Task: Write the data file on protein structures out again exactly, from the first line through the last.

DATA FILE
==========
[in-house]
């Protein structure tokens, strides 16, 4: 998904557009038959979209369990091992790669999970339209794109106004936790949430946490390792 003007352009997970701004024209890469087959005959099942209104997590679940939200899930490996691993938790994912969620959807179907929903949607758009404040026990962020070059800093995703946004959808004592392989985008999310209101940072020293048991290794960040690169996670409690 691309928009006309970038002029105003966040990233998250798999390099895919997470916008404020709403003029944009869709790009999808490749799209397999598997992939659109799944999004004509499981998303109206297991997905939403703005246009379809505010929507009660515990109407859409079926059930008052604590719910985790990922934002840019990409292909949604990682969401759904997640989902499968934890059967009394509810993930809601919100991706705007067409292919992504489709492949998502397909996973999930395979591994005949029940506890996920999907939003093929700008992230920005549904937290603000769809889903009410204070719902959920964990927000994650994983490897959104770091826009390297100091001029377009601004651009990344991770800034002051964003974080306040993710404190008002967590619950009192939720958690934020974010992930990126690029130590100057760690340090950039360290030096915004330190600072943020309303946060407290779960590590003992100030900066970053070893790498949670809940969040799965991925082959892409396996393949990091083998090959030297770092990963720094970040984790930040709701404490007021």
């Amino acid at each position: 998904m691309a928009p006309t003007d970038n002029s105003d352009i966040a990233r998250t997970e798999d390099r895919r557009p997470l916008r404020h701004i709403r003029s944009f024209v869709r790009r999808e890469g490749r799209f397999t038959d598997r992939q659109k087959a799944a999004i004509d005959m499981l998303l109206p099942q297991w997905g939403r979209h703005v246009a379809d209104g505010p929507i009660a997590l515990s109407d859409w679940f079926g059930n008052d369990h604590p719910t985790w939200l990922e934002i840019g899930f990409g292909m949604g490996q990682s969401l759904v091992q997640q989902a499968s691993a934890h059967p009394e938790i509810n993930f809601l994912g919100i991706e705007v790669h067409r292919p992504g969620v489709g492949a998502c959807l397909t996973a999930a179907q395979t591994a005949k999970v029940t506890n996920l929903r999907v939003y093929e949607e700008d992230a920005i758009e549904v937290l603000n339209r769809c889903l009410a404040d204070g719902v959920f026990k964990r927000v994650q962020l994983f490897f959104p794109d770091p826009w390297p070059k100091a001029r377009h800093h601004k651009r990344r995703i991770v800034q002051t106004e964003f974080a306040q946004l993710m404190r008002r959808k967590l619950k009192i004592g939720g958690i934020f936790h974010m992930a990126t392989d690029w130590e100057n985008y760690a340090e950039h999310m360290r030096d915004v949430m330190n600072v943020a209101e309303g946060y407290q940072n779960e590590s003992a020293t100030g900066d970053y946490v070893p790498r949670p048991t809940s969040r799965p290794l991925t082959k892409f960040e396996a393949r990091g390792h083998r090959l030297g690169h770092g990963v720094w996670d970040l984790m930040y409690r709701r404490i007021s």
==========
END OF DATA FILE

[in-house]
């Protein structure tokens, strides 16, 4: 998904557009038959979209369990091992790669999970339209794109106004936790949430946490390792 003007352009997970701004024209890469087959005959099942209104997590679940939200899930490996691993938790994912969620959807179907929903949607758009404040026990962020070059800093995703946004959808004592392989985008999310209101940072020293048991290794960040690169996670409690 691309928009006309970038002029105003966040990233998250798999390099895919997470916008404020709403003029944009869709790009999808490749799209397999598997992939659109799944999004004509499981998303109206297991997905939403703005246009379809505010929507009660515990109407859409079926059930008052604590719910985790990922934002840019990409292909949604990682969401759904997640989902499968934890059967009394509810993930809601919100991706705007067409292919992504489709492949998502397909996973999930395979591994005949029940506890996920999907939003093929700008992230920005549904937290603000769809889903009410204070719902959920964990927000994650994983490897959104770091826009390297100091001029377009601004651009990344991770800034002051964003974080306040993710404190008002967590619950009192939720958690934020974010992930990126690029130590100057760690340090950039360290030096915004330190600072943020309303946060407290779960590590003992100030900066970053070893790498949670809940969040799965991925082959892409396996393949990091083998090959030297770092990963720094970040984790930040709701404490007021």
């Amino acid at each position: 998904m691309a928009p006309t003007d970038n002029s105003d352009i966040a990233r998250t997970e798999d390099r895919r557009p997470l916008r404020h701004i709403r003029s944009f024209v869709r790009r999808e890469g490749r799209f397999t038959d598997r992939q659109k087959a799944a999004i004509d005959m499981l998303l109206p099942q297991w997905g939403r979209h703005v246009a379809d209104g505010p929507i009660a997590l515990s109407d859409w679940f079926g059930n008052d369990h604590p719910t985790w939200l990922e934002i840019g899930f990409g292909m949604g490996q990682s969401l759904v091992q997640q989902a499968s691993a934890h059967p009394e938790i509810n993930f809601l994912g919100i991706e705007v790669h067409r292919p992504g969620v489709g492949a998502c959807l397909t996973a999930a179907q395979t591994a005949k999970v029940t506890n996920l929903r999907v939003y093929e949607e700008d992230a920005i758009e549904v937290l603000n339209r769809c889903l009410a404040d204070g719902v959920f026990k964990r927000v994650q962020l994983f490897f959104p794109d770091p826009w390297p070059k100091a001029r377009h800093h601004k651009r990344r995703i991770v800034q002051t106004e964003f974080a306040q946004l993710m404190r008002r959808k967590l619950k009192i004592g939720g958690i934020f936790h974010m992930a990126t392989d690029w130590e100057n985008y760690a340090e950039h999310m360290r030096d915004v949430m330190n600072v943020a209101e309303g946060y407290q940072n779960e590590s003992a020293t100030g900066d970053y946490v070893p790498r949670p048991t809940s969040r799965p290794l991925t082959k892409f960040e396996a393949r990091g390792h083998r090959l030297g690169h770092g990963v720094w996670d970040l984790m930040y409690r709701r404490i007021s």